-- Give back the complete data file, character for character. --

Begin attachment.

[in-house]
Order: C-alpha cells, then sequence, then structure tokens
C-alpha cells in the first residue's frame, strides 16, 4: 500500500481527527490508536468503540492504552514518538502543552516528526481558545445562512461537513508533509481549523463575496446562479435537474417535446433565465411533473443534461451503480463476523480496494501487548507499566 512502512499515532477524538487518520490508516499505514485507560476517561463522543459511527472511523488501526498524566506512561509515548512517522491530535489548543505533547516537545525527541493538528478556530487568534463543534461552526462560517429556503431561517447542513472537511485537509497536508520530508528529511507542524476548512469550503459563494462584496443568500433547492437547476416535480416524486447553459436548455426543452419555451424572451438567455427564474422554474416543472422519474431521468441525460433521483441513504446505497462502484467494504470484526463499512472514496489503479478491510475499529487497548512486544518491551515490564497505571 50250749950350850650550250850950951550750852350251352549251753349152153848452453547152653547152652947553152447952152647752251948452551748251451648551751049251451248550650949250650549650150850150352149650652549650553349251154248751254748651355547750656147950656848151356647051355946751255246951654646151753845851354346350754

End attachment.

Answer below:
[in-house]
Order: C-alpha cells, then sequence, then structure tokens
C-alpha cells in the first residue's frame, strides 16, 4: 500500500481527527490508536468503540492504552514518538502543552516528526481558545445562512461537513508533509481549523463575496446562479435537474417535446433565465411533473443534461451503480463476523480496494501487548507499566 512502512499515532477524538487518520490508516499505514485507560476517561463522543459511527472511523488501526498524566506512561509515548512517522491530535489548543505533547516537545525527541493538528478556530487568534463543534461552526462560517429556503431561517447542513472537511485537509497536508520530508528529511507542524476548512469550503459563494462584496443568500433547492437547476416535480416524486447553459436548455426543452419555451424572451438567455427564474422554474416543472422519474431521468441525460433521483441513504446505497462502484467494504470484526463499512472514496489503479478491510475499529487497548512486544518491551515490564497505571 50250749950350850650550250850950951550750852350251352549251753349152153848452453547152653547152652947553152447952152647752251948452551748251451648551751049251451248550650949250650549650150850150352149650652549650553349251154248751254748651355547750656147950656848151356647051355946751255246951654646151753845851354346350754